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This is Who I Am

Sometimes a hit single can have as powerful an impact as an entire album. Three new singles have become this winter’s staples. Are you humming along yet?


When YITZY WALDNER received a text from Shmuli Grunberger suggesting that the Jewish music world needs another song with the words from Tehillim 119, “Ma ahavti Torasecha, kol hayom hi sichasi” and “Zeidim helitzuni ad me’od, miToras’cha lo natisi,” it took him a few months to come up with the right concept. But once the melody and English lyrics came to him, things moved fast. Shmuli then reached out to Torah Umesorah, offering the song to be presented at their Presidents’ Conference the last week in December. They loved the idea, but that left only ten days to make it all happen: arrangements, recording instruments and vocals, mixing, mastering, and production. Eight days later, with two days to spare, the song was arranged by Avrumi Berko and recorded by Yitzy, together with additional vocals by child soloist Yehuda Grunberger, Shmuli’s son. (Yitzy didn’t feel well on the day he recorded it, but it was only in retrospect that he found out he’d been singing through Covid.) The song, named “TORAH’S WHO I AM,” was first presented at the Presidents’ Conference, and received almost 11,000 streams in its first week.


Not only does ZANVIL WEINBERGER have the vocal ability of a star soloist and the charisma to ignite his crowd, he also has the range and voice control usually associated with chazzanus. That’s why he’s the perfect fit for Hershy Weinberger’s composition “BORCHU,” which incorporates musical themes from the traditional Yom Tov evening “Borchu” — he brings the familiar chazzan-congregation interaction into a fresh musical experience. As his voice resonates with artistry and control in the niggun-only intro to Borchu, he’s answered by full Malchus choir vocals. Two months ago, Zanvil’s son was taken ill with an unknown virus while he was away working in New York. The song “Borchu” is dedicated to thanking Hashem for his son’s complete recovery.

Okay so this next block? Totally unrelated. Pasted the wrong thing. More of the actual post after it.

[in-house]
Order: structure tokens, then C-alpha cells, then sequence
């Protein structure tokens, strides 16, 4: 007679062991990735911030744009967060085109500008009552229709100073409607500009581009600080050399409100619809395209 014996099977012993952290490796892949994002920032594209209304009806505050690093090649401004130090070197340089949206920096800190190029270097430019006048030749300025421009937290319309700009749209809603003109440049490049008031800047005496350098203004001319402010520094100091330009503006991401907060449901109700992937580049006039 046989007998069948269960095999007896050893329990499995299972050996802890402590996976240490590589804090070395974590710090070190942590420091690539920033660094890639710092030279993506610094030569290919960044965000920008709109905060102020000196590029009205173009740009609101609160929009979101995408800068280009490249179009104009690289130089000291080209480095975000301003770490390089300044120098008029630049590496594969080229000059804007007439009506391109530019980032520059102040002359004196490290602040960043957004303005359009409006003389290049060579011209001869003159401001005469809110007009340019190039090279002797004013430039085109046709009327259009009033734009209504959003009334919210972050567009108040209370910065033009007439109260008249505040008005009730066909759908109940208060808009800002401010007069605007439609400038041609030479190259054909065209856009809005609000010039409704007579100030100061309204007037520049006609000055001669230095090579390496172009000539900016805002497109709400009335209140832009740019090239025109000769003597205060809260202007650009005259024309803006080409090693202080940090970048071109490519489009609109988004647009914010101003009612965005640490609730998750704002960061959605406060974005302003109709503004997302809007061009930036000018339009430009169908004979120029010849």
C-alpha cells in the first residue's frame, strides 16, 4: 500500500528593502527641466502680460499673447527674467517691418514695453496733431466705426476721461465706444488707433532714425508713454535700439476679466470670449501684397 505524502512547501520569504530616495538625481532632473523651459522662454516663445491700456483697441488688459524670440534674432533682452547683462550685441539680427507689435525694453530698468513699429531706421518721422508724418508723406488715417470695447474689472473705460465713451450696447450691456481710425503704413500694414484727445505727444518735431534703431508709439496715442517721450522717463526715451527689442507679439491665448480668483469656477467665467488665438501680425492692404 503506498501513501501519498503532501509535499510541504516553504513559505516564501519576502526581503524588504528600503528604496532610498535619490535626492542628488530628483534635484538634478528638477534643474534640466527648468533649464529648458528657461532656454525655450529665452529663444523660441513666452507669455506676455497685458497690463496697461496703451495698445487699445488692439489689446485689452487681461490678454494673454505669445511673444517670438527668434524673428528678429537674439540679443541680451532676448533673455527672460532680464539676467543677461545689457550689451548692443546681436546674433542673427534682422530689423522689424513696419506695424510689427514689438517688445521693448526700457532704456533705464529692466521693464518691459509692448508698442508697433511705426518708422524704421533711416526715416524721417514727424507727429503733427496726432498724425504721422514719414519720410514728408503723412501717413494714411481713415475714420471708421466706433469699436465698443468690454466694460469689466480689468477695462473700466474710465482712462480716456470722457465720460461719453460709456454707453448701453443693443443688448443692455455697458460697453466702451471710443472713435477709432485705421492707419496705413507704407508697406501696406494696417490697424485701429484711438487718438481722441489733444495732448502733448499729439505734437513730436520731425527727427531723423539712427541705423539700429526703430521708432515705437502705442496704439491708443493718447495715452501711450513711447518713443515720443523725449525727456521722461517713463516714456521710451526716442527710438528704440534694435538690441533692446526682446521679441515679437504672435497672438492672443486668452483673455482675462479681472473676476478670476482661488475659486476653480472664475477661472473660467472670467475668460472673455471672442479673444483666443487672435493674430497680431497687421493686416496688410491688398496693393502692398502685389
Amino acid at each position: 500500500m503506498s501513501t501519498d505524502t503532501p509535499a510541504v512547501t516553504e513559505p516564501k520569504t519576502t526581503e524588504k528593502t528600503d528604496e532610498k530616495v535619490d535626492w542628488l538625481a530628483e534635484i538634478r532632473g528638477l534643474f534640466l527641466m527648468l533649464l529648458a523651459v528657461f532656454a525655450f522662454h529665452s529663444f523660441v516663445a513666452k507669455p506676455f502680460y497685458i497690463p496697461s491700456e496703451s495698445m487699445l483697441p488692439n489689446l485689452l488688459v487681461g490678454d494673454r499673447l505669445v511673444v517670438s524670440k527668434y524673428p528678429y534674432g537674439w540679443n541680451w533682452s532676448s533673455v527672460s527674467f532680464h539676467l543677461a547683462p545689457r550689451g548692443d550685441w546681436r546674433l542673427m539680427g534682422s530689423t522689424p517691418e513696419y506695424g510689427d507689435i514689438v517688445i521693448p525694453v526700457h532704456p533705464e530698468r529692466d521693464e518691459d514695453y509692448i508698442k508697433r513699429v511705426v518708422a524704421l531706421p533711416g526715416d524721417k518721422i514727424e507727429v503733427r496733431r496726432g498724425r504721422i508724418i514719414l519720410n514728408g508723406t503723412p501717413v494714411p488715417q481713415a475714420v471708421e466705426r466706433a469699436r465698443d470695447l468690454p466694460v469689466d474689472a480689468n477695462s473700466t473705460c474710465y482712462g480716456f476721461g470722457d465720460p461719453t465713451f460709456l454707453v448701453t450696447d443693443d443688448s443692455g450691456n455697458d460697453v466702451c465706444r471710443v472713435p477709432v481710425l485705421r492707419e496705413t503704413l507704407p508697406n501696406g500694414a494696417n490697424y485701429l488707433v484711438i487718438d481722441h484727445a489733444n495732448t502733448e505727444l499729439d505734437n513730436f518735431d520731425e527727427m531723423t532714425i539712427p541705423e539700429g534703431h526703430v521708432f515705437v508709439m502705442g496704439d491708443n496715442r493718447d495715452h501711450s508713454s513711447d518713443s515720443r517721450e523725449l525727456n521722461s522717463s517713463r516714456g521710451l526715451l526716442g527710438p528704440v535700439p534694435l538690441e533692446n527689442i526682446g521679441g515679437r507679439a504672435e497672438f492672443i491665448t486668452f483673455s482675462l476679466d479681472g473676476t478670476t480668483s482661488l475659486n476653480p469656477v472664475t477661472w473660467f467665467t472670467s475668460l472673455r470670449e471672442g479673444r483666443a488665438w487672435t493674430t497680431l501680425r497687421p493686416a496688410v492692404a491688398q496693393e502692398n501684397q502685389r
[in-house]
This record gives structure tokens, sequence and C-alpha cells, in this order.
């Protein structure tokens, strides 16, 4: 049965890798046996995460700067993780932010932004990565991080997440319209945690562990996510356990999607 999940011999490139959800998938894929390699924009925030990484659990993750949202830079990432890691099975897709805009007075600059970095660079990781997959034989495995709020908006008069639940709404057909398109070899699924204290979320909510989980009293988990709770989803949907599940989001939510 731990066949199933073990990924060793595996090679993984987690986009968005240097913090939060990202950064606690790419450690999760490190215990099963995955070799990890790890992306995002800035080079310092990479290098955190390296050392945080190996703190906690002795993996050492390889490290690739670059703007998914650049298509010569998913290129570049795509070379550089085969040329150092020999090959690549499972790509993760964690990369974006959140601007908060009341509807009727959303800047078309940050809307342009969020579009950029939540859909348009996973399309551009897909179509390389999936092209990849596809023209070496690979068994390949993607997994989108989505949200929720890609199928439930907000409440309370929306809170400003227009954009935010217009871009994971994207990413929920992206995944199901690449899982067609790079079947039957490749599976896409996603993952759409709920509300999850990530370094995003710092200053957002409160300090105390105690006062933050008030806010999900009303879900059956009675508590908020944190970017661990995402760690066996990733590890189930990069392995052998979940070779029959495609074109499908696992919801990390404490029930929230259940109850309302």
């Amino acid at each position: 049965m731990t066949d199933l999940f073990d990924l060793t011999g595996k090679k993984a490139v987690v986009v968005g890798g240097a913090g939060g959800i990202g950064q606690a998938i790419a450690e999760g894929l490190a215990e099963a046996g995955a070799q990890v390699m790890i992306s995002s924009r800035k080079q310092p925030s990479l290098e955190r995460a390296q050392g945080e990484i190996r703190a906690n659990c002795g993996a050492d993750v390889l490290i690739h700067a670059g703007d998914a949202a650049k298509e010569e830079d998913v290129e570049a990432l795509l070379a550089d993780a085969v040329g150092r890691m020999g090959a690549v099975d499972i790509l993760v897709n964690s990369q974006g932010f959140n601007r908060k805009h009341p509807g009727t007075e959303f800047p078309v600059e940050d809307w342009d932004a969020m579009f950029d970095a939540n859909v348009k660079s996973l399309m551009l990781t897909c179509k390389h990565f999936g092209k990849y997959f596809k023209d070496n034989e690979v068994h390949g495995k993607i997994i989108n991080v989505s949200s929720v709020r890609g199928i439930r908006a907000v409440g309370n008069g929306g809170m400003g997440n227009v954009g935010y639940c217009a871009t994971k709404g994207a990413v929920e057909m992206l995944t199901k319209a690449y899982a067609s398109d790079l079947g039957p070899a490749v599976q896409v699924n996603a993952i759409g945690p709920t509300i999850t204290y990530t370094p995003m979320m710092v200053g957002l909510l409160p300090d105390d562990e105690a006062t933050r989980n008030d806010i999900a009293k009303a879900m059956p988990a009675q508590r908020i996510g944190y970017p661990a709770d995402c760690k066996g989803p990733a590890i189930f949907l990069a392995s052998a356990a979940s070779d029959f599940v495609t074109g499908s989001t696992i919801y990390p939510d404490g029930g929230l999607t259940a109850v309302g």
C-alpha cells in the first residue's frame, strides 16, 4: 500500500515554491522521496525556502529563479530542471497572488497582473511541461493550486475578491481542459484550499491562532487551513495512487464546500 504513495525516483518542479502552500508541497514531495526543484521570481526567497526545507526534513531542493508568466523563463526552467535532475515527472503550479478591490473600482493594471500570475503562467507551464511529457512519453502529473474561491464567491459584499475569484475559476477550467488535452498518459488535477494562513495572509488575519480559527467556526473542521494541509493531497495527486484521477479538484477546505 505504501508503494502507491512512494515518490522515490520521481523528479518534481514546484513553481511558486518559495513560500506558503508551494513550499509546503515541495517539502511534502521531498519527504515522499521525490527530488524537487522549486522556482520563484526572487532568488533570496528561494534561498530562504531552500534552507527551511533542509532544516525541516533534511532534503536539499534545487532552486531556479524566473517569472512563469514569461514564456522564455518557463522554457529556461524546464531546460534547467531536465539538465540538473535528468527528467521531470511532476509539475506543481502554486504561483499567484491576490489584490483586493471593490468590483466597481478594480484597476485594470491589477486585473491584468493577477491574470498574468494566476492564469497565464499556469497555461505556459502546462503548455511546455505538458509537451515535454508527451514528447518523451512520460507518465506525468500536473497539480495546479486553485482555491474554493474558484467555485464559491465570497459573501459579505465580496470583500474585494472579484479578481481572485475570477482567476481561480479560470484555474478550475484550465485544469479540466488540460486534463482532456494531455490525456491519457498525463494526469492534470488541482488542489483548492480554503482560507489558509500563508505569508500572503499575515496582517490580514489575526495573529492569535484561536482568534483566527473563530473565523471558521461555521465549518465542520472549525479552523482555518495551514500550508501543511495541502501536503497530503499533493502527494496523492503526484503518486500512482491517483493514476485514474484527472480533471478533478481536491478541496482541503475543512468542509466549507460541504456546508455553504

Doni Gross is used to fresh and exciting ideas coming his way in voice notes from JOEY NEWCOMB, but when he heard how Joey sent the high part of a song in just one note, even he was surprised. “I thought it was cool, and suggested maybe we keep the whole song in just one note. Joey wrote a three-part song where each part is one note, and we included guitar and sax solos of just one note,” Doni says of Joey’s ONE NOTE NIGGUN, admitting that he put various harmonies behind the one-note melodies of each section to enrich the niggun so it wouldn’t lack musicality.

Joey came up with English words that offer food for thought on the one-note concept. “Sometimes you may feel like one little note who’s insignificant… When you put yourself in Klal Yisrael you’ll start to hear that song, and even though you’re only one little note, your note becomes so strong….” Easy to learn and catch on to (there’s only one note), the song, since its release just a few weeks ago, is being shared and sung at kumzitzes and yeshivah events.


YITZY BALD was just a teenager when he wrote the high part of his song, “Sameach.” He didn’t even have words for it, just “Di Di Dai Dai Dai Dai Dai Dai Dai Dai...Di Di Dai...”